Thursday, January 26, 2017

"when the unclean spirit had torn him" - St. Paul and "Arabia" or Qumran


Tokyo



St. Paul and "Arabia" or Qumran

How could St. Paul suddenly become a follower of Christ though the Spirit of Jesus appeared to St. Paul on the road to Damascus?

And, how could St. Paul learn about the mission  and the deeds of Christ Jesus to the depth and extent that allowed St. Paul to preach the gospel of Christ Jesus to others with such confidence.  Who taught St. Paul the life of Christ Jesus, although St. Paul had been a great persecutor of followers of Christ Jesus?  Just one appearance of the Spirit of Christ Jesus to St. Paul could not give St. Paul such knowledge about Christ Jesus and confidence in following Christ Jesus.   Where and from whom did St. Paul learn about Christ Jesus?   It must be in Qumran.

After his conversion, Paul went to Damascus, where Acts 9 states he was healed of his blindness and baptized by Ananias of Damascus.[44] Paul says that it was in Damascus that he barely escaped death.[2 Cor. 11:32] Paul also says that he then went first to Arabia, and then came back to Damascus.[Gal. 1:17][45] Paul's trip to Arabia is not mentioned anywhere else in the Bible, and some suppose he actually traveled to Mount Sinai for meditations in the desert.[46][47] He describes in Galatians how three years after his conversion he went to Jerusalem. There he met James and stayed with Simon Peter for 15 days.[Gal. 1:13-24] Paul located Mount Sinai in Arabia in Galatians 4:24-25.
 
Paul asserted that he received the Gospel not from man, but directly by "the revelation of Jesus Christ".[Gal 1:11-16]
https://en.wikipedia.org/wiki/Paul_the_Apostle#Post-conversion
After the miracle on the road to Damascus, St. Paul went to "Arabia" or "Mt. Sinai."  He spent there three years.  And then, he came to Jerusalem for the thirst time to see St. James, a brother of Jesus, and St. Peter, the leader of the followers of Christ Jesus in Jerusalem.

But it was only for 15 days that St. Paul was in Jerusalem to live and talk with St. James and St. Peter.  It is not enough for St. Paul to learn about Christ Jesus from the two men.  St. Paul must have learnt enough about Christ Jesus in the three years when he was in "Arabia" or "Mt. Sinai."  And, the only place St. Paul could learn about Christ Jesus was Qumran, since Jesus had come out of Qumran to the River Jordan to be baptized by Prophet John and Jesus must have returned to Qumran as His mission as Christ Jesus after the Crucifixion and the Resurrection.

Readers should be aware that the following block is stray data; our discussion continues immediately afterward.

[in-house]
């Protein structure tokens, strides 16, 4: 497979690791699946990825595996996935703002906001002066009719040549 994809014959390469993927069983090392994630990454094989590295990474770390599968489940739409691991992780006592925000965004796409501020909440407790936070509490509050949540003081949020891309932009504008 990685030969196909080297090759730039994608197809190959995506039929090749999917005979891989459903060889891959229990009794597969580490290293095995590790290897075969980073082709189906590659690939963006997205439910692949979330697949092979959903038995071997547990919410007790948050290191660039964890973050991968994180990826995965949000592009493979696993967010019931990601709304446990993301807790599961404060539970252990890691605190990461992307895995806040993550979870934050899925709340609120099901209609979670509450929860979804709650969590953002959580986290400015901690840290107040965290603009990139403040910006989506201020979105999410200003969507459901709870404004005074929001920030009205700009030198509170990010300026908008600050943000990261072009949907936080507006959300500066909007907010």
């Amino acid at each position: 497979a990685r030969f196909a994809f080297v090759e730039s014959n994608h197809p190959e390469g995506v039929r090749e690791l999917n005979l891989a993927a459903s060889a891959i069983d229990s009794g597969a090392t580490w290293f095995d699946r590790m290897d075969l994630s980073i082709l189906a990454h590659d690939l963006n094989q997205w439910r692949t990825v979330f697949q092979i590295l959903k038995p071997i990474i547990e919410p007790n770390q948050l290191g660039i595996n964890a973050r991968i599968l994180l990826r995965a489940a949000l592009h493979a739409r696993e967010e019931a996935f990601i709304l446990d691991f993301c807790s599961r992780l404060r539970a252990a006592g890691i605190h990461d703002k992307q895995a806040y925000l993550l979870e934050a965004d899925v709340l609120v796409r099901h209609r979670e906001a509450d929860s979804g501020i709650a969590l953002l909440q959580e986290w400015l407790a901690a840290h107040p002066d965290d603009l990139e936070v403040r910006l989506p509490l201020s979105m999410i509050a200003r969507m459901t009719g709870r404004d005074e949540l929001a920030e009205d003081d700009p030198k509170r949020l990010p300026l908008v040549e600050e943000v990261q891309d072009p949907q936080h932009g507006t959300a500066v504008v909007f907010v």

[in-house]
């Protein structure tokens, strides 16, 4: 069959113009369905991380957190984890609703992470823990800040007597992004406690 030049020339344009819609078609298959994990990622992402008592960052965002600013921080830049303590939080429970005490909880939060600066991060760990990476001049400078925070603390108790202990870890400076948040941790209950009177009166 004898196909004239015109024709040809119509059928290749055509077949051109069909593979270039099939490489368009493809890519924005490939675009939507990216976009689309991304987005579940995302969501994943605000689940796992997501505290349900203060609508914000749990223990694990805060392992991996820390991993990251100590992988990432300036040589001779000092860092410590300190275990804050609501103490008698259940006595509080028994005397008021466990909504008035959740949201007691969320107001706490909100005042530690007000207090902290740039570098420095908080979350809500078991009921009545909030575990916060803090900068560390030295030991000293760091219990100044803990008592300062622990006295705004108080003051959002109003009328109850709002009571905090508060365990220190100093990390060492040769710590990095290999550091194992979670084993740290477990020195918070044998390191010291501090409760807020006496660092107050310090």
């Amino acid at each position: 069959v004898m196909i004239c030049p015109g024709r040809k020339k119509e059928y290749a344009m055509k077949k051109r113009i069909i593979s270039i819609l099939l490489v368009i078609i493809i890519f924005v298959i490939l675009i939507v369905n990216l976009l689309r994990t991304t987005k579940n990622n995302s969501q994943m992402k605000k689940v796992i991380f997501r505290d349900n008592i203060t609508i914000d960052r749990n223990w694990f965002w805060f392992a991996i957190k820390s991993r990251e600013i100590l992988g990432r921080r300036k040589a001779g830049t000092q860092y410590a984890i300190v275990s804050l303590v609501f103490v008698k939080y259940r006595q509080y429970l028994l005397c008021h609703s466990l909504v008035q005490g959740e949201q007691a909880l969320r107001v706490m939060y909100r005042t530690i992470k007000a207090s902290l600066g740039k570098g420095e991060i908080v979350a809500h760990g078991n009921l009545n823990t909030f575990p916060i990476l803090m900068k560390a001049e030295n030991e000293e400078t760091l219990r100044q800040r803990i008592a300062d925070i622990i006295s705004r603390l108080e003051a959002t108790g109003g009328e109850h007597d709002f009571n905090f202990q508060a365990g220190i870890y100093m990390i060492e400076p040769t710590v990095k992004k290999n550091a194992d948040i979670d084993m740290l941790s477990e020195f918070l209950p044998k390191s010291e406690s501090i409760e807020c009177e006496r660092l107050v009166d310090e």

Jesus must have written a document today called the Q source, the original source of the Gospels according to Mark, Matthew, Luke and John.  St. Paul must have met Jesus or read the document written by Jesus in Qumran, no matter what manner.  That is why St. Paul wrote later that he "received the Gospel not from man, but directly by 'the revelation of Jesus Christ'."  

And, after his first visit to Jerusalem, St. Paul did not come to Jerusalem to see St. James and St. Peter for 14 years.  It means that St. Paul thought that he knew enough about Christ Jesus as much as the two key figures, who had actually seen living Christ Jesus, of followers of Christ Jesus in Jerusalem knew about Christ Jesus.  St. Paul did not need to ask questions about Christ Jesus to them.  It is because in Qumran St. Paul had met Jesus or read the source document of the Gospels written by Jesus.

The key to understanding the extremely strong confidence that St. Paul thought that he knew Christ Jesus so much that he could start his own mission with such great passion must be his experiences in Qumran which he called "Arabia" for some reason.
Qumran (Hebrew: קומראן‎‎; Arabic: خربة قمران‎‎ Khirbet Qumran) is an archaeological site in the West Bank managed by Israel's Qumran National Park.[1] It is located on a dry plateau about 1.5 km (1 mi) from the northwestern shore of the Dead Sea, near the Israeli settlement and kibbutz of Kalya. The Hellenistic period settlement was constructed during the reign of John Hyrcanus, 134-104 BCE or somewhat later, and was occupied most of the time until it was destroyed by the Romans in 68 CE or shortly after. It is best known as the settlement nearest to the Qumran Caves where the Dead Sea Scrolls were hidden, caves in the sheer desert cliffs and beneath, in the marl terrace.
 https://en.wikipedia.org/wiki/Qumran


Israel towns
http://www.drshirley.org/geog/map01.html
Damascus and Qumran



http://www.lifeintheholyland.com/views_vanished_david_bivin_1960s.htm
Qumran and the Dead Sea

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Mar 1:25 And Jesus rebuked him, saying, Hold thy peace, and come out of him.
Mar 1:26 And when the unclean spirit had torn him, and cried with a loud voice, he came out of him.